Farmers facing shortfall

In the spring of 2001, the Molokai High School baseball team was the two-time defending state champion.

The Farmers needed a $25,000 donation from an anonymous source to complete that season and the rest of their spring sports due to lack of travel money.

Now, second-year Molokai athletic director Hoku Haliniak is facing a $40,000 shortfall in the travel budget for the 2013-14 academic year.

“It’s not a new problem,” Haliniak said Tuesday. “All I know is that the community of Molokai, no matter what, will help when it concerns the kids. Anything to do with the kids, they will find a way.”

Last year, Haliniak had money left over from the statewide “Save Our Sports” program that ended a few years ago. Due to increased participation – more than half of the 350-student school competes in at least one sport – Haliniak had to use most of the SOS funds last year.

With the help of a fence built around its football field by the agricultural company Monsanto, the school will charge for admission to eight-player football games this season. Baseball and softball will also charge for the first time.

Football tickets are $6 for adults, while baseball and softball admission will cost $5. Rates will be reduced for military members, senior citizens and students.

“Last year just volleyball and basketball alone, we brought in about $12,000,” Haliniak said. “Hopefully we can match or double it.”

Molokai receives $15,000 from the state for athletics. The school’s travel budget this year, before factoring in state tournaments, is $79,000, slightly higher than last year.

Haliniak has calculated that 762 round-trip tickets are needed for ferry trips, at $106 apiece – an increase of $3 from last year and $8 from two years ago. Last year, the Farmers needed less than 600 ferry tickets.

The state Department of Education cut athletic budgets by 25 percent in 2009, and that money has not been replaced.

“It is not us only us who are struggling, I know the Maui schools are, too,” Haliniak said. “Everybody is struggling.”

DOE schools receive athletic money on a per-capita basis, though the Maui Interscholastic League gets a dispensation for having to travel to Maui, Molokai and Lanai.

“It is tough, the state gives us some special funding and all of the special funding that comes to the MIL, the athletic directors voted about four years ago that Molokai and Lanai get all of it,” MIL executive director Joe Balangitao said. “The bulk of it goes to Molokai and the rest goes to Lanai. It is not enough to cover it.”

Lanai AD Roderick Sumagit estimates his travel budget at about $50,000 and said his school gets about $10,000 per year from the MIL.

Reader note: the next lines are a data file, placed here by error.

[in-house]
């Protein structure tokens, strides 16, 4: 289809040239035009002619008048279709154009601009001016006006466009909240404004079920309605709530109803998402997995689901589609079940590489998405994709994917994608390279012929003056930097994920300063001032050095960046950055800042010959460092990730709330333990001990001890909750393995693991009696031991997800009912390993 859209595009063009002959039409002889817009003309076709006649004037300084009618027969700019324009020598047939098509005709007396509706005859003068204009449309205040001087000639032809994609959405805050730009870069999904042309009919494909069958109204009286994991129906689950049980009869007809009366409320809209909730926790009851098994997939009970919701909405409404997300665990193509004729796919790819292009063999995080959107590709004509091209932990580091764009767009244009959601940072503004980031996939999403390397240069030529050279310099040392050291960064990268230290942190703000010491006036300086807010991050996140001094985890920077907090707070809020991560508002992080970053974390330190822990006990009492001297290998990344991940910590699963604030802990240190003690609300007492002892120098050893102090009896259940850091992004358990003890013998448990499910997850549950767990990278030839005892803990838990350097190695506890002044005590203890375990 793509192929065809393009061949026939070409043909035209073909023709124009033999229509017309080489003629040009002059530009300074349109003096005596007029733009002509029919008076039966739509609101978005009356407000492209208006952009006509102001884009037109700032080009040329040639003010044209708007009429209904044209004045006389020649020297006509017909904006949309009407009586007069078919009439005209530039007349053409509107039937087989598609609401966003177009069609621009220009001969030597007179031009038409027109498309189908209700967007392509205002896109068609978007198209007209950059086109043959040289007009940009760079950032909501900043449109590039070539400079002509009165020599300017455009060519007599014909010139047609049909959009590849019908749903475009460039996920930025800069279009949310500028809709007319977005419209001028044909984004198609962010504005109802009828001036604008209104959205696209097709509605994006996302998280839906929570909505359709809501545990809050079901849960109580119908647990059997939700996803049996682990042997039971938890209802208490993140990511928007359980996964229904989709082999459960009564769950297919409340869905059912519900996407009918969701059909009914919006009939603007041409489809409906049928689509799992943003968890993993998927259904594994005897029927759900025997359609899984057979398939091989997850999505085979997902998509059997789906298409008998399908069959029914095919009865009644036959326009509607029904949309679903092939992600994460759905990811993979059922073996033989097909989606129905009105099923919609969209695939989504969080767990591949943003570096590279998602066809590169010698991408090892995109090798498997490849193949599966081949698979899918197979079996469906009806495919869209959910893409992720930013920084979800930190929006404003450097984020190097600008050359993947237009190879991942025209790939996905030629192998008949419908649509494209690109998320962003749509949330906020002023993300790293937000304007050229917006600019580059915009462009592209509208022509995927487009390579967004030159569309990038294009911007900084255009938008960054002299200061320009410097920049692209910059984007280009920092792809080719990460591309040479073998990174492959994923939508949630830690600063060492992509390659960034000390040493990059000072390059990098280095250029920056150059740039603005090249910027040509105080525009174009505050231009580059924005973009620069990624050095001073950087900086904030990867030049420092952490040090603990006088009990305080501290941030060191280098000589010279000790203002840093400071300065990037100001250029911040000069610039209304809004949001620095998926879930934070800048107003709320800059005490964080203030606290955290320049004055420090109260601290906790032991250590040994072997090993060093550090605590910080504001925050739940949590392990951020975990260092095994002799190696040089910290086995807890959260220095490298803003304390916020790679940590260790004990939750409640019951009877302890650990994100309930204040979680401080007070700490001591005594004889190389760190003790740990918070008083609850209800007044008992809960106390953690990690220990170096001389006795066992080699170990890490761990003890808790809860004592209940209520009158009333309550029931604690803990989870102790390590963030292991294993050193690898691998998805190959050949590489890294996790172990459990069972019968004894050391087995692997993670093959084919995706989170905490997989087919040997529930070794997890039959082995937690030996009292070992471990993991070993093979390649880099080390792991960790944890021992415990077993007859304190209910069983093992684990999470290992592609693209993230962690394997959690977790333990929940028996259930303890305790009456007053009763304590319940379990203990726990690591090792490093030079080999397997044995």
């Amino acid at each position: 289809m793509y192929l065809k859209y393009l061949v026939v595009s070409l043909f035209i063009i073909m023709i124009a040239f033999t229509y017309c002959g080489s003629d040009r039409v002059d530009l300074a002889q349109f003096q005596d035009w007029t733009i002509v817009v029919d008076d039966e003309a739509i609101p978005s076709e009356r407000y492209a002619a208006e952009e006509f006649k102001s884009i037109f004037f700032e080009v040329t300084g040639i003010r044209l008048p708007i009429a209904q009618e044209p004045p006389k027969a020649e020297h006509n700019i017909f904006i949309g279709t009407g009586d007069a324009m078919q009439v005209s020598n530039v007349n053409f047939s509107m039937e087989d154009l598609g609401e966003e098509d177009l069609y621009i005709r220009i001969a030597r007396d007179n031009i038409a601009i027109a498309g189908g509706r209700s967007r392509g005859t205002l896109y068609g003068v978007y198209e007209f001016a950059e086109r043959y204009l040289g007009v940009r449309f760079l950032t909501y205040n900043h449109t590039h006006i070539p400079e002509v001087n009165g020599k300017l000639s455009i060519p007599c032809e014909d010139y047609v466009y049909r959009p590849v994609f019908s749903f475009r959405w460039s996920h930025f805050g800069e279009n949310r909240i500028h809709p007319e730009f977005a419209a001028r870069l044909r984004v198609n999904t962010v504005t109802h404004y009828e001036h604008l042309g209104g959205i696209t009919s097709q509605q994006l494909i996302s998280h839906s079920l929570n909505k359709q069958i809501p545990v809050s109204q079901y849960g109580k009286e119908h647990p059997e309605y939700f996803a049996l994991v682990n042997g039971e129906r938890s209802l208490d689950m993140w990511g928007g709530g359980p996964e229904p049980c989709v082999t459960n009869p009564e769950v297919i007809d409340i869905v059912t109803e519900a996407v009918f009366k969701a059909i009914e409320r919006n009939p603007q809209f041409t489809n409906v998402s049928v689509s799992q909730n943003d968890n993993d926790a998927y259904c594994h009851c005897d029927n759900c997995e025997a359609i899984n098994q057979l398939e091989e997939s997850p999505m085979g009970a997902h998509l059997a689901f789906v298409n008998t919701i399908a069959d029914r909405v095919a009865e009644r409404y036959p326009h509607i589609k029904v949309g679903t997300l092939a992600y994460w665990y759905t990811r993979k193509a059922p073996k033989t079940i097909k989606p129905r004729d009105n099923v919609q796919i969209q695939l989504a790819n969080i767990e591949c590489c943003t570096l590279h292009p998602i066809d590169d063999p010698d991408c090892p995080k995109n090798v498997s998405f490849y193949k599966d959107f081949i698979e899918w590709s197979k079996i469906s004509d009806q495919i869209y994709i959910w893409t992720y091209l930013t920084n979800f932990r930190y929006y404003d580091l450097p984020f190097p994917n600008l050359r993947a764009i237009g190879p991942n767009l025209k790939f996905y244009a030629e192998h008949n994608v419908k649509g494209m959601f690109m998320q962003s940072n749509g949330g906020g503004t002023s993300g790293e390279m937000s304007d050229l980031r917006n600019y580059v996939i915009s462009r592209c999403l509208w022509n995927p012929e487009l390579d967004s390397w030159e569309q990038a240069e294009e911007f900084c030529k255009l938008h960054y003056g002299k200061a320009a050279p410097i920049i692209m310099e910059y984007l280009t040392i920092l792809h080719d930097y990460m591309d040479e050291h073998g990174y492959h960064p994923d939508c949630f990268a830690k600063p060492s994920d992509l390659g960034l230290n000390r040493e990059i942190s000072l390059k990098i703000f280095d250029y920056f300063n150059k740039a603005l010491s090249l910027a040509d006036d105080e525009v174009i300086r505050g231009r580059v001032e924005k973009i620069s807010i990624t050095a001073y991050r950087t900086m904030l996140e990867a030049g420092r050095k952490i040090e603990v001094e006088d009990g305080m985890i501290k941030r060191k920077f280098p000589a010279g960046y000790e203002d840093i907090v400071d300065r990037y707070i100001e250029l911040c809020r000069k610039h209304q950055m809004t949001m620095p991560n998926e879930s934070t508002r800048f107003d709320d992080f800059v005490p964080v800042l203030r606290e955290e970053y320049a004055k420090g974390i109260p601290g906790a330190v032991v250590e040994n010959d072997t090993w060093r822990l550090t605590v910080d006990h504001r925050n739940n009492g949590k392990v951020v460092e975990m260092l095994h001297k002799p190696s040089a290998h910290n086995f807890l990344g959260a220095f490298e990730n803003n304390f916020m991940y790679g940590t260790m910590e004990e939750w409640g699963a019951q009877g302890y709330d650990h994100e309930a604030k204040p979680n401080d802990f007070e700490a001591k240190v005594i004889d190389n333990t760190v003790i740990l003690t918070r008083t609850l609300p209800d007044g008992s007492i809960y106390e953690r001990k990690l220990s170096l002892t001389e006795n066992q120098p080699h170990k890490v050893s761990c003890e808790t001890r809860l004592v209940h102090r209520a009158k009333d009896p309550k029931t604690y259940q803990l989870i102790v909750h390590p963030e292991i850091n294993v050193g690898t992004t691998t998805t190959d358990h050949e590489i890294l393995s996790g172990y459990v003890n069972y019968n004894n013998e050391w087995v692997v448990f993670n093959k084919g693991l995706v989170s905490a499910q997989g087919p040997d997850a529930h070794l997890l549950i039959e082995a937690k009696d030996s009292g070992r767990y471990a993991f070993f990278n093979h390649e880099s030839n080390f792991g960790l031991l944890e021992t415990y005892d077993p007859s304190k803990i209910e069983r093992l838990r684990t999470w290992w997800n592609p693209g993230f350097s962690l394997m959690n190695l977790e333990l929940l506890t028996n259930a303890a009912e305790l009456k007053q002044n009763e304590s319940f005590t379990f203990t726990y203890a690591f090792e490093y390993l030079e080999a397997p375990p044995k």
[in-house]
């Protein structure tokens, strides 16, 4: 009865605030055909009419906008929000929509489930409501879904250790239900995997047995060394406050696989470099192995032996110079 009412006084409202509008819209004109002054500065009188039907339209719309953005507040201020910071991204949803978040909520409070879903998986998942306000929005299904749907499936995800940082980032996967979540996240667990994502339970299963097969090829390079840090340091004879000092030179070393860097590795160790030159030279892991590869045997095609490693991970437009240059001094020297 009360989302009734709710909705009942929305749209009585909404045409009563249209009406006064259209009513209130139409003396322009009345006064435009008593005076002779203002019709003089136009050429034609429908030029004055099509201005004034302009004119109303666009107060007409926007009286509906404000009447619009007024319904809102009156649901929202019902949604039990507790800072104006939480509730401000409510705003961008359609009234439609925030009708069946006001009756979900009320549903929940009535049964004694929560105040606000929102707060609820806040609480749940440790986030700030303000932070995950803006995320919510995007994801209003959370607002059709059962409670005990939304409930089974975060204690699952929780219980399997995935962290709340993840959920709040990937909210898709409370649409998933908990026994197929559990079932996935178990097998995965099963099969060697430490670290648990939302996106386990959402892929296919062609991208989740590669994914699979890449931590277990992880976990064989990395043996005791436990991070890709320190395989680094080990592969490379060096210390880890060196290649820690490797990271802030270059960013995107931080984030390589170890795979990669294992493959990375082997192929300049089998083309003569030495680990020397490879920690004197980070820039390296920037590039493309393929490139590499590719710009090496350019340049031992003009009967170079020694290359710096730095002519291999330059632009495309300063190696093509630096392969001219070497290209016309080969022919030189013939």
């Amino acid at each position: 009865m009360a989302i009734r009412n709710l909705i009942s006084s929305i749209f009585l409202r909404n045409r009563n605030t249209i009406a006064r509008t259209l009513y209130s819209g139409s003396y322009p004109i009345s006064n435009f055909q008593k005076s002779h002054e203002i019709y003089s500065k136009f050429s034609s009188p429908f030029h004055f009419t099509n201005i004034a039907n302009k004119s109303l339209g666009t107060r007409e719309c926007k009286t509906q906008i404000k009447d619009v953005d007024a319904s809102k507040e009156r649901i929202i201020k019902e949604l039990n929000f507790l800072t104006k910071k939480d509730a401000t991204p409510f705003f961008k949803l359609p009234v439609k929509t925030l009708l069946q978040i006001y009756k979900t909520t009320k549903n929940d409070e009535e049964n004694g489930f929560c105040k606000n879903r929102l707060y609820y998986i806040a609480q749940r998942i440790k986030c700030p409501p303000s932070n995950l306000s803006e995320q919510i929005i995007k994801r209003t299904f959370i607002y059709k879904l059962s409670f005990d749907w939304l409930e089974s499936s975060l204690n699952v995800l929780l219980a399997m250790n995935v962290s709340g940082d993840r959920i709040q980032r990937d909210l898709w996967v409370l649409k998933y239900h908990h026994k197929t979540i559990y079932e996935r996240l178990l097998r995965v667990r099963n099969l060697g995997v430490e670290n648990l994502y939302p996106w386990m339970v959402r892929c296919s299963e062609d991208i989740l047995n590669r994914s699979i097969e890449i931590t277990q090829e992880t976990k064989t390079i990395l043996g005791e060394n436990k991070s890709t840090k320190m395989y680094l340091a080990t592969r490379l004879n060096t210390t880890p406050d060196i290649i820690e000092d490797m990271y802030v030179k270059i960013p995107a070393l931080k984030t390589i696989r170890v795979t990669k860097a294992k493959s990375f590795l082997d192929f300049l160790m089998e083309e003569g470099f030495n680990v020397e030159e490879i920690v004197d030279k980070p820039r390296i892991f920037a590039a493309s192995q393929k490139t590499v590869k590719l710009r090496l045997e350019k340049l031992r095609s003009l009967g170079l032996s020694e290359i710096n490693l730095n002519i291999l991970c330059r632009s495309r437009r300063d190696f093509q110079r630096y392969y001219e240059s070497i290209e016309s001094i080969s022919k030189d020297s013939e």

Balangitao’s SOS fund for the MIL is four years old and has raised approximately $25,000 per year.

“We have just been surviving, basically,” Balangitao said. “We are unique, we have a league and we have to go to three islands. It’s just the way it is.”

Last season, eight Molokai teams qualified for state tournaments, an expense that is not accounted for in the budget. Food money on the road is also not in the budget.

“My total cost last year was almost $108,000, including state (tournaments),” Halini-ak said. “I think us, in the entire state, has the biggest (travel budget).”

Round-trip ferry tickets to Maui cost Lanai athletics about $40 apiece. A trip from Lanai to Molokai involves two ferries and takes five hours.

“Expeditions (ferry company) has given us a great group rate,” Sumagit said. “One of the problems is it costs me about $80 more per person when we have to go to Molokai rather than going to Maui.”

The Pine Lads may soon add eight-player football, but their football field does not have a fence, making it difficult to charge admission.

“Our community is so generous, we will find a way to get to a state tournament,” Sumagit said. “We are also limited on any preseason games because of the cost to get off-island. When we add more sports, the pieces of the pie get broken up into even smaller pieces.”

Lanai has approximately 2,500 residents.

“Everybody is trying to fundraise themselves, wheather it is Pop Warner, Little League, softball or Lanai High School,” Sumagit said. “It’s a small community, so everybody gets hit for that over and over again.”

Halinak coached boys volleyball for 10 years on Oahu, at Roosevelt and McKinley, and was a sports information director at the University of Hawaii-Hilo.

“I thought I was the fund-raising queen until I came to this island,” she said. “Here you have to be really, really creative.”

Molokai hosted a nonleague girls volleyball tournament in August, is starting an athletics store and may hold an athletics carnival. The school will also celebrate its 75th anniversary this year.

An offer to host a lau lau booth at the Maui Fair had to be turned down because Haliniak had trouble finding a certified kitchen. Monsanto donates corn for concessions at games.

Haliniak is aware of the donation that arrived anonymously 12 years ago.

“If I have a fairy godmother or fairy godfather, heck yeah, I’ll take them,” she said.

* Robert Collias is at